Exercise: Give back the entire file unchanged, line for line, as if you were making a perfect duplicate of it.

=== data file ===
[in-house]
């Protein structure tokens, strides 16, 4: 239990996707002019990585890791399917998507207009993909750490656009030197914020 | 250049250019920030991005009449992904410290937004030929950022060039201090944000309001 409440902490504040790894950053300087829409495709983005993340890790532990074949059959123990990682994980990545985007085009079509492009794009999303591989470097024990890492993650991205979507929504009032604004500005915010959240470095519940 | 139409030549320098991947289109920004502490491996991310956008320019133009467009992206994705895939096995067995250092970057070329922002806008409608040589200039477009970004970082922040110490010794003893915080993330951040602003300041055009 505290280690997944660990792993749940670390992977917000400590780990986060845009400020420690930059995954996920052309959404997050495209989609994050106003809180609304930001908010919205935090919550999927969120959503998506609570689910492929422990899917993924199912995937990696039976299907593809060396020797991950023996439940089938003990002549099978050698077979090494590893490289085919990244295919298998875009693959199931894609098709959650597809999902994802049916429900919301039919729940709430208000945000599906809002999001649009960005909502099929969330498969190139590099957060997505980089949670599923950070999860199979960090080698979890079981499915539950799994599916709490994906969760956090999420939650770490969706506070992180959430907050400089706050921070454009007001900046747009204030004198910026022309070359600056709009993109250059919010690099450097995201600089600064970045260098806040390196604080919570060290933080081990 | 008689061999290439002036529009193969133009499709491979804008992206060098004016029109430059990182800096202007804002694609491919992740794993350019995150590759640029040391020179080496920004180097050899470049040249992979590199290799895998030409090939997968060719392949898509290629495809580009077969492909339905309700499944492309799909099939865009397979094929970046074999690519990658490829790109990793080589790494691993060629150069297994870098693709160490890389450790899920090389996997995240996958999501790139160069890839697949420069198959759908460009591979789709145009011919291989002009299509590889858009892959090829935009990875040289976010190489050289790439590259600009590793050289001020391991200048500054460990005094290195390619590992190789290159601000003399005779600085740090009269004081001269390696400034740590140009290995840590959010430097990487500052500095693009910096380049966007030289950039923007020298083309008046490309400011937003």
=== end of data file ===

[in-house]
């Protein structure tokens, strides 16, 4: 239990996707002019990585890791399917998507207009993909750490656009030197914020 | 250049250019920030991005009449992904410290937004030929950022060039201090944000309001 409440902490504040790894950053300087829409495709983005993340890790532990074949059959123990990682994980990545985007085009079509492009794009999303591989470097024990890492993650991205979507929504009032604004500005915010959240470095519940 | 139409030549320098991947289109920004502490491996991310956008320019133009467009992206994705895939096995067995250092970057070329922002806008409608040589200039477009970004970082922040110490010794003893915080993330951040602003300041055009 505290280690997944660990792993749940670390992977917000400590780990986060845009400020420690930059995954996920052309959404997050495209989609994050106003809180609304930001908010919205935090919550999927969120959503998506609570689910492929422990899917993924199912995937990696039976299907593809060396020797991950023996439940089938003990002549099978050698077979090494590893490289085919990244295919298998875009693959199931894609098709959650597809999902994802049916429900919301039919729940709430208000945000599906809002999001649009960005909502099929969330498969190139590099957060997505980089949670599923950070999860199979960090080698979890079981499915539950799994599916709490994906969760956090999420939650770490969706506070992180959430907050400089706050921070454009007001900046747009204030004198910026022309070359600056709009993109250059919010690099450097995201600089600064970045260098806040390196604080919570060290933080081990 | 008689061999290439002036529009193969133009499709491979804008992206060098004016029109430059990182800096202007804002694609491919992740794993350019995150590759640029040391020179080496920004180097050899470049040249992979590199290799895998030409090939997968060719392949898509290629495809580009077969492909339905309700499944492309799909099939865009397979094929970046074999690519990658490829790109990793080589790494691993060629150069297994870098693709160490890389450790899920090389996997995240996958999501790139160069890839697949420069198959759908460009591979789709145009011919291989002009299509590889858009892959090829935009990875040289976010190489050289790439590259600009590793050289001020391991200048500054460990005094290195390619590992190789290159601000003399005779600085740090009269004081001269390696400034740590140009290995840590959010430097990487500052500095693009910096380049966007030289950039923007020298083309008046490309400011937003």